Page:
We were a little confused about the “only have baby” part, but the message was clear that she didn’t think we could find a local bird. So we soldiered on, thinking we were going to have to cough up the cash for the restaurant turkey. But then! Greg got a text that she HAD for a turkey. In a village. The first one she found was a little small but she kept at it until she said there was a 6 kilo one for about $30. Well that would be $100 less, SOLD! Then Greg gets this text, enquiring about exactly how we would like our bird:
Wah Wah! We can’t even find our own tailor, NO we don’t want to “kill by our self.” Though the thought of that turkey being sent to us live in a taxi was very amusing. Greg very nicely gave explicit instructions that we wanted the bird with no feathers, feet or head. And on Wednesday I got a text that “the eagle has landed” and sure enough, there was our bird, wrapped in newspaper and sitting in the staff room fridge waiting for the big day.
Greg came home with me to do the big unveiling. He (correctly) surmised that perhaps the butchering was not done completely to our expectations and he has had some experience butchering chickens. Sure enough, when we unwrapped the bird, it has some extra parts (neck, craw) that had to be dealt with. Also, obviously the people who sold us this bird could not believe we ACTUALLY didn’t want to head and feet so those were included in the package. I will spare you the photo of that.
In the end we had something resembling a turkey, although the breast was weirdly caved in, I think they removed some part of the sternum that is usually left in. No worries, the next day I stuffed some lemons and onions in there and propped it up and it more or less looked like a proper Thanksgiving turkey!
Nothing a little internal support, butter and bacon can’t fix!
We were all a little suspicious about how it would actually taste, but consensus was…pretty good! The dark meat was much darker than turkeys I am used to but I think we can safely this was a turkey that probably lived a good, free range life and came with zero air miles, which cannot be said for our Halal Utah turkey of yore.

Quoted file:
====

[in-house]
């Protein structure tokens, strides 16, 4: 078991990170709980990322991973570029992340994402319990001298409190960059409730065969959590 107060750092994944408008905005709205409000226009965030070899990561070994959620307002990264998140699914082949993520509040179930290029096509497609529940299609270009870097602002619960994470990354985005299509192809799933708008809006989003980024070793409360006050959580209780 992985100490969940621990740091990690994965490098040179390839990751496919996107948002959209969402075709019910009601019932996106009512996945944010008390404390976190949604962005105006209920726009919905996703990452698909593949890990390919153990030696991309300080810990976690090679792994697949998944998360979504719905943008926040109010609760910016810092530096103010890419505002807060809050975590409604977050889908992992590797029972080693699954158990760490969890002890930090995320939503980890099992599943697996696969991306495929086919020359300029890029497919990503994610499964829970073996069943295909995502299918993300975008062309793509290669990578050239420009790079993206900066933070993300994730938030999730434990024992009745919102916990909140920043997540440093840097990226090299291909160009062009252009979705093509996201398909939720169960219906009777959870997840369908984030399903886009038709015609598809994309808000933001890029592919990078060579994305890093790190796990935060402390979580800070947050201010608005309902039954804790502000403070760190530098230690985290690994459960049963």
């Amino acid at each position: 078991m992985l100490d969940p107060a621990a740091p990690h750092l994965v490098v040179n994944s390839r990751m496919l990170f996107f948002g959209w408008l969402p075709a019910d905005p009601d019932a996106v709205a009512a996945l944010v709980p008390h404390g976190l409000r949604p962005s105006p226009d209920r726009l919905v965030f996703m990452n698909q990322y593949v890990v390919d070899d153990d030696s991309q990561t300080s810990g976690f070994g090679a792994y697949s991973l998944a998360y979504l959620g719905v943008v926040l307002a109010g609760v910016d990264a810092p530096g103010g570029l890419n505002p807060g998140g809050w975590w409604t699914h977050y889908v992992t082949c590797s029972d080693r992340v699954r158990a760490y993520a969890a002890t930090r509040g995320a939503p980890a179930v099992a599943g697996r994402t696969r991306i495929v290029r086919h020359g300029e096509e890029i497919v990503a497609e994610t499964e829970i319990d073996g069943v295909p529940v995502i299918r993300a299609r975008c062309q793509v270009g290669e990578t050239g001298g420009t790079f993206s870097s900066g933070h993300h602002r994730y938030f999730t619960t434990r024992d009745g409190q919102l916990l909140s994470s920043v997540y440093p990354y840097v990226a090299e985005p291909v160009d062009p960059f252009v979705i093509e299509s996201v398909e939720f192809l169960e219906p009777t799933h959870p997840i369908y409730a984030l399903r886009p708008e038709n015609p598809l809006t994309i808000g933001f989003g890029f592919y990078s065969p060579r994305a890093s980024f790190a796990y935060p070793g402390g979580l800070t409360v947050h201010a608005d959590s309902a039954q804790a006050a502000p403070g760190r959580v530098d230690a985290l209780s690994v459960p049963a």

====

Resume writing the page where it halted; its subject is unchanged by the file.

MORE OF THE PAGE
So our little group of friends (2 American, 1 Brit, 1 Aussie, 1 Venezuelan) had a lovely meal and a great story thanks to Wah Wah. We did all talk about everything that we are thankful for this year, which is so much despite the insanity that is 2020. We were also thankful to be able to reuse our matching outfits from Liz’s birthday! Very Burmese.
Gavin and I are also thankful for the latest addition to Chateau Ailberto. We have been longing for some time for a second refrigerator to give us some more space in our main fridge. A few weeks ago we were speaking to one of the new teachers and he mentioned that he had purchased a dedicated beer fridge in a store not far from us! So off we went and found a very reasonably priced small fridge. Quickly we came to the decision that the most convenient place for it would be outside so that we could get our beers without having to go through to the kitchen.
The luxury! I was so proud of our purchase and told the new teacher we had matched him in the convenience department. THEN he tells me that actually, they are getting a second beer fridge for their balcony! Watch this space…
Yay Wah Wah! I’m so impressed that you went to such lengths to have an authentic Thanksgiving meal. We couldn’t be bothered to buy a turkey here — we wound up eating duck breast. (But it was just the two of us, so no social pressure to follow through on tradition!)